How to Test a 3 Wire Submersible Well Pump

How to Test a 3 Wire Submersible Well Pump

Disclaimer

In this guide, you’ll learn how to test a 3 wire submersible well pump step by step. 

It doesn’t matter if you know very little about plumbing or if it’s your first time to experience a technical problem with your 3 wire submersible well pump. This guide will give you the information you need to do the troubleshooting the right way. 

And let’s be honest: 

A strange noise from or near your well pump isn’t a small problem. It’s even worse if you’re experiencing an abnormal water pressure in your house. 

Of course, you could call a plumber over to diagnose and fix the problem, but that comes at a cost, which you may not have been prepared to cover. 

That’s why it’s important to learn how to do the testing yourself, so you can easily troubleshoot the well pump on your own in case you ever have an issue with it in the future. 

The Right Way to Test a 3 Wire Submersible Well Pump 

There are at least four steps to testing a 3 wire submersible well pump. This process will require an ohmmeter, so buy one if you don’t have it yet. You’ll need to check whether the ground wire is in line with the three wires. Then, you’ll use the manual that comes with the ohmmeter to determine the voltage and resistance requirements. If the test result between each wire matches what’s on the manual, your testing was successful. 

Step #1: Check the voltage of your well motor 

The first step to testing a 3 wire submersible well pump is to set the set voltage in the ohmmeter. To do this, check the recommended voltage of your well motor from the manual. The reading display on the ohmmeter should be exactly the same as what’s in the manual. 

Step #2: Turn off power to your well motor 

Because an ohmmeter only reads the resistance of devices that don’t have power flowing through them, you need to make sure that your well motor doesn’t have a currently active power supply. An attempt to test the well pump with the power on won’t cause electric shock per se, but it will cause the ohmmeter to malfunction and eventually get you incorrect readings. 

Step #3: Hooking the cords 

Here, you’ll have to hook one cord to a colored one and the other one to the ground. Because the electric codes standard varies from country to country, or where you purchased the well pump, you should check the user manual to know which cable should go to the ground. If you’re in the US, for example, the color code for the ground cable is green.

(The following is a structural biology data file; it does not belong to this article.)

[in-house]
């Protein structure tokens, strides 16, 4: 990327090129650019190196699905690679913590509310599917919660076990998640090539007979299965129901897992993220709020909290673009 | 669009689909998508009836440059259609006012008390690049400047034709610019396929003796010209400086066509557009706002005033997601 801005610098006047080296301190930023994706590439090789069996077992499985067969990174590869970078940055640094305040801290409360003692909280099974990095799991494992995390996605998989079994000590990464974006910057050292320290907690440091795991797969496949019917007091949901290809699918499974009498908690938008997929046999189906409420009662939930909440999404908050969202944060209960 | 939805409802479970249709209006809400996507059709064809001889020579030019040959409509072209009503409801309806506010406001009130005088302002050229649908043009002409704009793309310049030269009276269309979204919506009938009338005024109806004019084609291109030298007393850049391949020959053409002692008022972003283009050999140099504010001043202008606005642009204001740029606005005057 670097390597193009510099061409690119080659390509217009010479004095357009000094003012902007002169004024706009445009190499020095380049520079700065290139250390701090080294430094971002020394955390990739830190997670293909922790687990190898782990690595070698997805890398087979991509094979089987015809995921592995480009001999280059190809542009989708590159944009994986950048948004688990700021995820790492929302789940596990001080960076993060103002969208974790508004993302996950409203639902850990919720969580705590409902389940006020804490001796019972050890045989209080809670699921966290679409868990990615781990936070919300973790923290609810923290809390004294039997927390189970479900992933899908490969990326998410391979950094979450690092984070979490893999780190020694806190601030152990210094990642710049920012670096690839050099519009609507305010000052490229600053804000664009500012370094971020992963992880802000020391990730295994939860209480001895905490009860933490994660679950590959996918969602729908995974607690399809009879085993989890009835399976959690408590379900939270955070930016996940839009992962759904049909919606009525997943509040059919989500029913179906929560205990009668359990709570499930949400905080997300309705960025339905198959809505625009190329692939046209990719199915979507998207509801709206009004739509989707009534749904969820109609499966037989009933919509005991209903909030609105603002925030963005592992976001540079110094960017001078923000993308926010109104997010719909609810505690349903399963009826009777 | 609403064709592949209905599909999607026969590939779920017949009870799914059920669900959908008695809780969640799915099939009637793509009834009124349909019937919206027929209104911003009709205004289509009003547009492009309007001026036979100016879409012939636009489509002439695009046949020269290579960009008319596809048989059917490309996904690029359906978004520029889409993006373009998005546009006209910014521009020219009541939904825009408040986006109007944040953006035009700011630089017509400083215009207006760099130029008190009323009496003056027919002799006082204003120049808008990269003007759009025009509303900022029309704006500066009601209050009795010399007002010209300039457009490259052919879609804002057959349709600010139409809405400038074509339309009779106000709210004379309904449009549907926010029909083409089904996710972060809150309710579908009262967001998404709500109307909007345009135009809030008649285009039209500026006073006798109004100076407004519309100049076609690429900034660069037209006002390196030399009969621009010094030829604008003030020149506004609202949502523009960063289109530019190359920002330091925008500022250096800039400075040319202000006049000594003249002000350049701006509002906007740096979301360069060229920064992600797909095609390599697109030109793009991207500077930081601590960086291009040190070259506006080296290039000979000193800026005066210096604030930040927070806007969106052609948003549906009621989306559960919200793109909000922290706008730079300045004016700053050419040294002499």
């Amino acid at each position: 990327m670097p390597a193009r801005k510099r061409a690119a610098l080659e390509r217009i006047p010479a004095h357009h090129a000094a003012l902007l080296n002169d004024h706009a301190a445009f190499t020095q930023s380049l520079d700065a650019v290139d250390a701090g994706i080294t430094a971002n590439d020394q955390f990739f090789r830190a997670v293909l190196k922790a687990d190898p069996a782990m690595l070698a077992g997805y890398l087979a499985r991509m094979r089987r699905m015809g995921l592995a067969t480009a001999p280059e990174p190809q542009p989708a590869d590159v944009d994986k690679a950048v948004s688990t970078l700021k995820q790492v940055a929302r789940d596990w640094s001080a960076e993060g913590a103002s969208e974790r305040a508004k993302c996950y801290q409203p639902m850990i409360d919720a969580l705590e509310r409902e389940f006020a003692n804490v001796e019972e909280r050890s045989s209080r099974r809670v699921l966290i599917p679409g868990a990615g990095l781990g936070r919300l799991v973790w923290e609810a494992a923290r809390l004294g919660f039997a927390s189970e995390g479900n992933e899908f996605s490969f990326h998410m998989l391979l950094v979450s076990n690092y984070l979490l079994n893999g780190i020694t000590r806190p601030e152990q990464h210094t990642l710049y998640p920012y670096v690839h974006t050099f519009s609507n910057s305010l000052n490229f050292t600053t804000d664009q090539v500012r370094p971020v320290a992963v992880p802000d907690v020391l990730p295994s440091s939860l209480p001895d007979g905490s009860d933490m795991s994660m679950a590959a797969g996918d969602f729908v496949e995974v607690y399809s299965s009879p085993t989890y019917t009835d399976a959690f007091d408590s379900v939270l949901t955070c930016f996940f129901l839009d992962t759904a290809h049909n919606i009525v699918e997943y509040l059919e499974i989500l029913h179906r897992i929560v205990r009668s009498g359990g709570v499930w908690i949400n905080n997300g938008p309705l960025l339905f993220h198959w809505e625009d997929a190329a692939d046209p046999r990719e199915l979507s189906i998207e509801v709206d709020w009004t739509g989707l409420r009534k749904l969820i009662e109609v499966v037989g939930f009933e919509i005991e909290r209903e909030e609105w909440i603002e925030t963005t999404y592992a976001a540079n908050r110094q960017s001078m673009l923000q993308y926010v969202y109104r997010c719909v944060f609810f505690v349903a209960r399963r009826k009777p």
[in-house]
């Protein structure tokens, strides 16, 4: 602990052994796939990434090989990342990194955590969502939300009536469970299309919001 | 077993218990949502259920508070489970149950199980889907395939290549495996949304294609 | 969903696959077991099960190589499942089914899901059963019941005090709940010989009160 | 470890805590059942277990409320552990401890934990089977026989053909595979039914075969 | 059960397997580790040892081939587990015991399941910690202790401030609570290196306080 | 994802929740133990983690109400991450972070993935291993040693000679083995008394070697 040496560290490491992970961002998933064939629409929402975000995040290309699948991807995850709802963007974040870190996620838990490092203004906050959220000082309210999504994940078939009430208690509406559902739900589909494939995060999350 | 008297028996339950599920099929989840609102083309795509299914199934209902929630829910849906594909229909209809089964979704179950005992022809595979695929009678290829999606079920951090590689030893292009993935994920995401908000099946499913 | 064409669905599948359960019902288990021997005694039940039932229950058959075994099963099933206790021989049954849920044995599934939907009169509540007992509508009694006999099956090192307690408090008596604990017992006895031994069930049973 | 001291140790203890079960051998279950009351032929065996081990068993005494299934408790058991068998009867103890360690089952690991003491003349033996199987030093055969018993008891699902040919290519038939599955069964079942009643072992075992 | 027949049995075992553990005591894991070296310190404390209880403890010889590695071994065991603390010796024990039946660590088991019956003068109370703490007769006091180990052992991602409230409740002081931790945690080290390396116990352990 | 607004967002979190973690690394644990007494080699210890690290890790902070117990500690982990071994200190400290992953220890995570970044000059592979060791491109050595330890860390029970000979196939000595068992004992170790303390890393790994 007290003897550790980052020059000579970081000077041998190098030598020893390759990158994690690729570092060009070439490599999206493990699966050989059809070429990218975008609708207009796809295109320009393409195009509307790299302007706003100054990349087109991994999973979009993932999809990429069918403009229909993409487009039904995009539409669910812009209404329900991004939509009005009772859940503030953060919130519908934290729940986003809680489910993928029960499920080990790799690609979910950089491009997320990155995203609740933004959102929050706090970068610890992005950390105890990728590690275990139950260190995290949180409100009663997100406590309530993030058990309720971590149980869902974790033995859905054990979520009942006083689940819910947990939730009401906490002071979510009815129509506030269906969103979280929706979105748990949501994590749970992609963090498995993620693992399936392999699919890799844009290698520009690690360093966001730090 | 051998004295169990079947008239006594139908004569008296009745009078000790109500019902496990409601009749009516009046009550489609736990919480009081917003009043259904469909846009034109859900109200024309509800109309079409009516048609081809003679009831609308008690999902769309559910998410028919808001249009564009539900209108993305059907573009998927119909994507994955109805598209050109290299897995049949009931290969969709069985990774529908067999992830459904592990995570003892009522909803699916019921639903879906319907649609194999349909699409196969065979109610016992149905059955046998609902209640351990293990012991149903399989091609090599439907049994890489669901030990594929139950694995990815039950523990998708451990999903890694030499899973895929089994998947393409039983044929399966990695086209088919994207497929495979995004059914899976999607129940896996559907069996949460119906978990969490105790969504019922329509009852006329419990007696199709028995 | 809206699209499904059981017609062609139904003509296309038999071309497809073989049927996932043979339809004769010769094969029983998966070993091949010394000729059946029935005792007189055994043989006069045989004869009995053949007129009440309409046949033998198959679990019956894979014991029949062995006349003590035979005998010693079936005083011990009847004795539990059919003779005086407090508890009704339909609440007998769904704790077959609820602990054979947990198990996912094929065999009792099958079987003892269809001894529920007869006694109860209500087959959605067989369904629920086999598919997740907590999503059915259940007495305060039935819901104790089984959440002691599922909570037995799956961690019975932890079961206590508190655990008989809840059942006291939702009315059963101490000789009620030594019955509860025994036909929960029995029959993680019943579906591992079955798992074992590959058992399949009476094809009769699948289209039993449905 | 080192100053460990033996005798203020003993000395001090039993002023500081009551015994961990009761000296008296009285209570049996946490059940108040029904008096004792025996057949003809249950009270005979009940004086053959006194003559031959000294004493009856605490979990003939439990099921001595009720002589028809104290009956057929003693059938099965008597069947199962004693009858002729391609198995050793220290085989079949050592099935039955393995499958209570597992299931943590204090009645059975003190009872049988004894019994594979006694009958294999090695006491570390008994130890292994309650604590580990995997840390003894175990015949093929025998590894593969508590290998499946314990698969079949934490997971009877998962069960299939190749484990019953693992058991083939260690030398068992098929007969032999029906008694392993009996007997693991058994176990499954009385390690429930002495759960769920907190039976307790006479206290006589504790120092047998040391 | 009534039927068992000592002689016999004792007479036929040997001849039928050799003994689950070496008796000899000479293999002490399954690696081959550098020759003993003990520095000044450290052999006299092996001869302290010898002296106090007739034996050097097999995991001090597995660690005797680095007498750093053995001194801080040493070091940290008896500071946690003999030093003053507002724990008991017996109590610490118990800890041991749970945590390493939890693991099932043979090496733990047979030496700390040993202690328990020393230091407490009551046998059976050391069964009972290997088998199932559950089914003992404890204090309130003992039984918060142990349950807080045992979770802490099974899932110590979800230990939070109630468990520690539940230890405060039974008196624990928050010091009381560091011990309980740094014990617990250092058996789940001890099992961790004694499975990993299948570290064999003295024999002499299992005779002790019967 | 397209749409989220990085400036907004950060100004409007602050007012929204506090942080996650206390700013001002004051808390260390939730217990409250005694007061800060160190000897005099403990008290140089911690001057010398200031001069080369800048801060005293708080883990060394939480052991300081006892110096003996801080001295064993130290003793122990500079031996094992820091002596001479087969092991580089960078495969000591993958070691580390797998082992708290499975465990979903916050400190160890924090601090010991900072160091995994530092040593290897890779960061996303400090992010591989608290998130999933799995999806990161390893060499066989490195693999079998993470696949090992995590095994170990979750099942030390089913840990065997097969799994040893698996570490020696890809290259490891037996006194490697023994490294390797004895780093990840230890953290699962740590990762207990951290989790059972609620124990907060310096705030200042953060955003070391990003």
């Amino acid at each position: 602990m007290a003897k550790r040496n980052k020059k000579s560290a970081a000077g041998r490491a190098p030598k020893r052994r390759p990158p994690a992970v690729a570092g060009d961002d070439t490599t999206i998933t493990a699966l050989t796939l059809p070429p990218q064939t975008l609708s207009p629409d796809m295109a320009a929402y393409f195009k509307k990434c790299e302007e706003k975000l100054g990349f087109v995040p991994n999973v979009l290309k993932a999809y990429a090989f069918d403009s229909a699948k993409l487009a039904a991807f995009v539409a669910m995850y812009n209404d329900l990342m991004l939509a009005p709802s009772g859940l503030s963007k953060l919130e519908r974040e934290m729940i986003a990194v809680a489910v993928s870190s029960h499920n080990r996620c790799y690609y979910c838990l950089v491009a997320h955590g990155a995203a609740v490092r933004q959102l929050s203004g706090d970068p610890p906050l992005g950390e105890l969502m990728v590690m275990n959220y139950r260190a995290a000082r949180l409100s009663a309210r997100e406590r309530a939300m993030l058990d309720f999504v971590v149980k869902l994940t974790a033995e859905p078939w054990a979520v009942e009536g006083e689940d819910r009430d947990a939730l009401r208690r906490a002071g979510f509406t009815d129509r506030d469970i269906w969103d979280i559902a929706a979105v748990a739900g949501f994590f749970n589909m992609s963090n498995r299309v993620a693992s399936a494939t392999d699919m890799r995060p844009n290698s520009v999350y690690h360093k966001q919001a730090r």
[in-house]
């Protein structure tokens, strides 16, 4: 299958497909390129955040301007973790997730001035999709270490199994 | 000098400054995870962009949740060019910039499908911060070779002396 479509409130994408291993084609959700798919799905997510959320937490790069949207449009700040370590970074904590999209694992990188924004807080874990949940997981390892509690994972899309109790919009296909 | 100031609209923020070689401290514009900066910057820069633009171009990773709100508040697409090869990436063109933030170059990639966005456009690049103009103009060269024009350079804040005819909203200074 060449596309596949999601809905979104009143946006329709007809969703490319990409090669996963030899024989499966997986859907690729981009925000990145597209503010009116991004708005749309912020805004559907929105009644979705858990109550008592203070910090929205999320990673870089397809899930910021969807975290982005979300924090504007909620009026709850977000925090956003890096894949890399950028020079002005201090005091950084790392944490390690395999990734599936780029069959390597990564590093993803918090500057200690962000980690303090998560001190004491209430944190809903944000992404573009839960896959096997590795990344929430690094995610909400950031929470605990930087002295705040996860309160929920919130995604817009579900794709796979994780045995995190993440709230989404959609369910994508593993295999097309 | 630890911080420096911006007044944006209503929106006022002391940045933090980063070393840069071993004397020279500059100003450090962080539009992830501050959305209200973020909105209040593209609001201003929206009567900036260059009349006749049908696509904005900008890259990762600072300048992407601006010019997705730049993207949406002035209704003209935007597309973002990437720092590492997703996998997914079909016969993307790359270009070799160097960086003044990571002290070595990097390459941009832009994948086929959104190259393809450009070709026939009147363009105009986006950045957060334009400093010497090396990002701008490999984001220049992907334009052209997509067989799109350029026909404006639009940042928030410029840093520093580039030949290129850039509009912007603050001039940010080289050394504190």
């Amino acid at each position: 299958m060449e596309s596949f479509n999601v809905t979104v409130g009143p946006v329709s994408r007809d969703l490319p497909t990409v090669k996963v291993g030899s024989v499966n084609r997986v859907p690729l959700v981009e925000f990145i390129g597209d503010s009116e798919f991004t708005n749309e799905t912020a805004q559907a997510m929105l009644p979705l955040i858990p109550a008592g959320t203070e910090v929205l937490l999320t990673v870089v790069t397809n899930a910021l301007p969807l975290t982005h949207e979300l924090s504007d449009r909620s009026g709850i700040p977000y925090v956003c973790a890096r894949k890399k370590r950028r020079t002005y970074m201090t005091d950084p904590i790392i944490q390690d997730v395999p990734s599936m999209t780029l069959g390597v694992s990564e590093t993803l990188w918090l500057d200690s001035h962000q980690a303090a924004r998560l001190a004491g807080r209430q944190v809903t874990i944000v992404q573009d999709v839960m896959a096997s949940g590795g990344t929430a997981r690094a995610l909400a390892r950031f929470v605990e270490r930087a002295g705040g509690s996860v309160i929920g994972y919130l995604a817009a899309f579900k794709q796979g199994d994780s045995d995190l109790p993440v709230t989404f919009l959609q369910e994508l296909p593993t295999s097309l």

If, during testing, the resistance between the ground cable and power lead reads OL (Open Lead), your motor is in good condition and therefore working well. 

Step #4: Checking the Insulation Resistance 

The final step is to use a standard digital ohmmeter to determine the insulation resistance between lead and ground wires. You’ll need to check your well pump’s manual to know where to put the lead and the ground wires for testing. 

Don’t freak out if the insulation resistance reads above normal. That’s something to expect in the case where there’s a combination of giant cables stretching further feet. Again, you can check this information in your user manual.  

You can use the formula R = ρL/A to calculate the insulation resistance of your cable. Or you can use this wire resistance calculator to make your work easier.  

How to Troubleshoot Your Well Pump  

Troubleshooting a well pump isn’t something you have to do often. If your water system is in good condition, you may never even have to bother with this. 

However, if you run into some issues such as constant clicking noise from the well, inconsistent water pressure, or abnormal power bills, you may need to check if your well’s motor is in good condition. 

Below are some troubleshooting tips that you can use: 

Replacing the well pump’s pressure switch

Look at the pressure switch closely for about 10 seconds. If you see some burnt section on it, try to clean the stain with a standard nail file. However, since this solution is only temporary and not any better than buying a new pressure switch, consider getting a replacement right away. 

Test the pressure switch by tapping the screwdriver handle. If it creates a spark and if the pump starts, it’s a sign that it’s time to replace the pressure switch.  

Check if the pump has power issues

If the well pump is turning off unexpectedly, there’s a high chance it has an issue. If the pump switch is in the off position, push it back on. Observe it for a few minutes to see how it behaves. If the pump happens to turn the switch back off, the pump could be faulty. 

Check the condition of your tank 

There’s a high chance that your tank, not the pressure switch, is the problem. Try shaking it to determine how it feels. If it’s too heavy, it’s likely the problem.  Again, if water pushes out of the air valve close to the top, probably the tank needs a replacement. 

Replacing the pump controller 

You did a 3-wire submersible well pump test to determine if your setup is working correctly. The expectation is that if you get matching readings, the motor is in good working condition. However, if the ohms reading you go for the insulation resistance are somewhat off, there’s a high chance that some components in the control box need to be replaced. It’s also possible that you may need to get a replacement for the pump controller. 

Keep in mind that there’s no easy way to know if the problem is the pump controller other than with some energy tests. 

The replacement won’t cost you a lot of money. You may end up spending around $100, which should be enough to contract a professional to help with the replacement of the pump controller. 

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